Dining out in Sydney can be a fancy (and expensive) affair. But you can also eat like a king even if your budget is less than regal. From bulging burgers and loaded banh mi sandwiches to cheap-as-chips dumplings and oysters – there’s plenty to chow down on without burning a hole in your wallet.
Malay Chinese Takeaway manages to make legendary laksas – there are a dozen varieties to choose from – at exceptionally reasonable prices. Don’t let the name fool you; dining in is also an option. Head down George Street to Chinatown, where hole-in-the-wall eateries sell everything from Cantonese cuisine to Thai noodles, Korean barbecue and Malay curries. Speaking of which, don’t miss a meal at Mamak, where a roti canai comes served with all the condiments. There are always queues, but things move pretty fast here.
On Friday evenings, food spanning the spectrum from Hong Kong to Hanoi stars at the vibrant Sydney Chinatown Markets. Things kick off here at 4pm. There's more hawker-style food on the menu at Spice Alley in nearby Chippendale. In addition to Asian-style barbecue, Shanghai dumplings and Hainan chicken rice, you can pick up sushi, Vietnamese soups and even hearty bowls of pasta.
Cheap eats and cool crowds go hand-in-hand in the neighbouring Inner West suburbs of Newtown and Enmore – the University of Sydney is just around the corner, and many eateries cater to budget-conscious students. It’s a winning formula that results in streets lined with Thai, Chinese, Indian and Vietnamese restaurants, like perennial favourite Pho 236 and Yang’s Dumpling Bar, where you can get platters of dumplings and buns for around $10.
Stop by Lonely Mouth for vegan ramen, Saga for innovative sandwiches, Black Star Pastry for pies and desserts, and Faheem Fast Food for Indian-Pakistani curries. Or head for Cairo Takeaway and Emma’s Snack Bar for tasty Middle Eastern food. Some say the former has the best falafels in Sydney. You decide.
Nearby in Marrickville, join the queue to order a banh mi from Marrickville Pork Roll (there’s also an outlet in Darling Square, Haymarket). This classic Vietnamese sandwich sees pork, salad, chilli, pâté and fresh herbs crammed into a crunchy baguette, and will set you back around $5.
Other Vietnamese delights in the neighbourhood include VN Street Foods, known for its Vietnamese meal boxes, and Banh Cuon Ba Oanh, where the must-try dish is (as the name suggests) the banh cuon (a silky rice noodle roll that is a traditional Vietnamese breakfast staple). Up the road in Dulwich Hill, chow down on Rose Cienfuegos' famous tamales, tacos and burritos at the Tamaleria and Mexican Deli, or Greek pastries at Alevri.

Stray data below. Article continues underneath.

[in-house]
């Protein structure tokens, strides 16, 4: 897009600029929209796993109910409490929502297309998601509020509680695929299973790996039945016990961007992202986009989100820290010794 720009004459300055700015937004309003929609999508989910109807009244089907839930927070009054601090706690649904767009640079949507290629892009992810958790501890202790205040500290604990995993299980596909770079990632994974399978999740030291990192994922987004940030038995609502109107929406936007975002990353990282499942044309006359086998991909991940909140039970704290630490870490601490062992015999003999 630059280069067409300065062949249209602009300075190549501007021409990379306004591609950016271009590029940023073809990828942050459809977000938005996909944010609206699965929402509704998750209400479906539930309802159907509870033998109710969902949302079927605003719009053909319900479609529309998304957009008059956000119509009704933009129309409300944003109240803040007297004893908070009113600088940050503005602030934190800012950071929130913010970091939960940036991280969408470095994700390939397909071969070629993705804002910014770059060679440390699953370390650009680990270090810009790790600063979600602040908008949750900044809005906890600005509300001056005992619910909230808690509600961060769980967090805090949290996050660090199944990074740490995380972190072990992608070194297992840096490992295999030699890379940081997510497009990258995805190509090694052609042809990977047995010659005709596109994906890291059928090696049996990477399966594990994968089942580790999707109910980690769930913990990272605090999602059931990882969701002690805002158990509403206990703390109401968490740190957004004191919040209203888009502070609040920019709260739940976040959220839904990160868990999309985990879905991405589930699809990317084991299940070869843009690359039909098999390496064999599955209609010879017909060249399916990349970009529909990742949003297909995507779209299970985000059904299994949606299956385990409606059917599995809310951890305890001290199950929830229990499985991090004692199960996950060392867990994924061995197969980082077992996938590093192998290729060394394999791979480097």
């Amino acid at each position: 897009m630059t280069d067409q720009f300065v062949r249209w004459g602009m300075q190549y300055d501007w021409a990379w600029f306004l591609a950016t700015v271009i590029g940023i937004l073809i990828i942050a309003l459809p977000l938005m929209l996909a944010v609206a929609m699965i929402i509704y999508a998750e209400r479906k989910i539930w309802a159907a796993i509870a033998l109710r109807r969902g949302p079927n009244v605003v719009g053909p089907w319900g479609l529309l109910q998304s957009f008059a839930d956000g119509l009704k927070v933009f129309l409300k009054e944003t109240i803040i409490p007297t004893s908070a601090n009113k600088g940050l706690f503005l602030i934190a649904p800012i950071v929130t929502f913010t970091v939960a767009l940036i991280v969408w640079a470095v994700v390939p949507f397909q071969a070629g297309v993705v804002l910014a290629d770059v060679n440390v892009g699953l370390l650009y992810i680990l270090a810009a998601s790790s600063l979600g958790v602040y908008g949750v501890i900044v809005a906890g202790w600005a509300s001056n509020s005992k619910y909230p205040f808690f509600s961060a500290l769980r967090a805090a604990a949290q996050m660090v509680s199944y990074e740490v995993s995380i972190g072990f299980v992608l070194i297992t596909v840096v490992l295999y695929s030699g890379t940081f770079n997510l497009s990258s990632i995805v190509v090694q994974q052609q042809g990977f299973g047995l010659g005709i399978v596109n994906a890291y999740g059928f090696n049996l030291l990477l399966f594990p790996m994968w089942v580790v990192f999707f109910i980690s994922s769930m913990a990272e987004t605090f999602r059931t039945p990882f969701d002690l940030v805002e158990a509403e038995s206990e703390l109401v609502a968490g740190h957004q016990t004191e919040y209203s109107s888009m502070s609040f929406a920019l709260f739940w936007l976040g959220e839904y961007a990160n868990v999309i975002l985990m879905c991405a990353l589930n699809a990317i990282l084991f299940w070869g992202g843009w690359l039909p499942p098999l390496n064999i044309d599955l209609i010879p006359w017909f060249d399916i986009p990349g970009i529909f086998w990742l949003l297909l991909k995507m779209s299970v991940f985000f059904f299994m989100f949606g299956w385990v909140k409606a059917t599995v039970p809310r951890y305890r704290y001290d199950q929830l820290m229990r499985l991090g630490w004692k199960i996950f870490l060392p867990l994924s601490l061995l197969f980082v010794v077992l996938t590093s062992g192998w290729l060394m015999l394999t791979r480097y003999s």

Marrickville Pork Roll, Inner West
It's hard to beat a burger when your budget doesn't quite match your hunger levels. Get an American-style cheeseburger at Mary's in Circular Quay or Newtown, where there are also drink specials daily between 4pm and 6pm. Bar Lucain the city centre and its offshoot, BL Burgersin Darlinghurst, specialises in mammoth burgers that require two hands and a hearty appetite. In the eastern suburbs, Out of the Blue Clovelly may well make the best fish burger in town. You’d be hard pressed to find anything over $15 on the menu.
Half a dozen oysters can often break the budget. But not if you slurp them down during an oyster happy hour. Riley St Garagein Woolloomooloo has $2.50 oysters from 5pm-6pm, Wednesday to Friday. You’ll find $1.50 oysters at The Morrisonin the city centre on Wednesdays from 6pm-7pm. There are $2 oysters at Grain Barin The Rocks on Wednesday from 4pm-6pm. And $2 oysters are up for grabs at nearby Maybe Sammy on Saturdays, until they run out. It’s a similar price tag at Jordon’s Seafood in Darling Harbour, where the deal is available Monday to Friday, 3pm-6pm.
If you plan carefully, you can dine at Sydney’s top restaurants on a budget. Quite possibly the city’s most beautiful dining room, Rockpool Bar & Grill’s menu is loaded with luxe ingredients. Order the lunch special and you’ll get a wagyu beef burger with chips and a beer for just $25. The weekday lunch at Glass Brasserie is a very reasonable $29, including a main and a drink. Book the chef’s tasting menu at The Apolloin Potts Point and you’ll receive an endless parade of mod-Greek cuisine for only $65 per person, while at Long Chim in the CBD you can pay $79 a head for nine upscale Thai courses. Not bad, considering it comes courtesy of one of the world’s top chefs, David Thompson.
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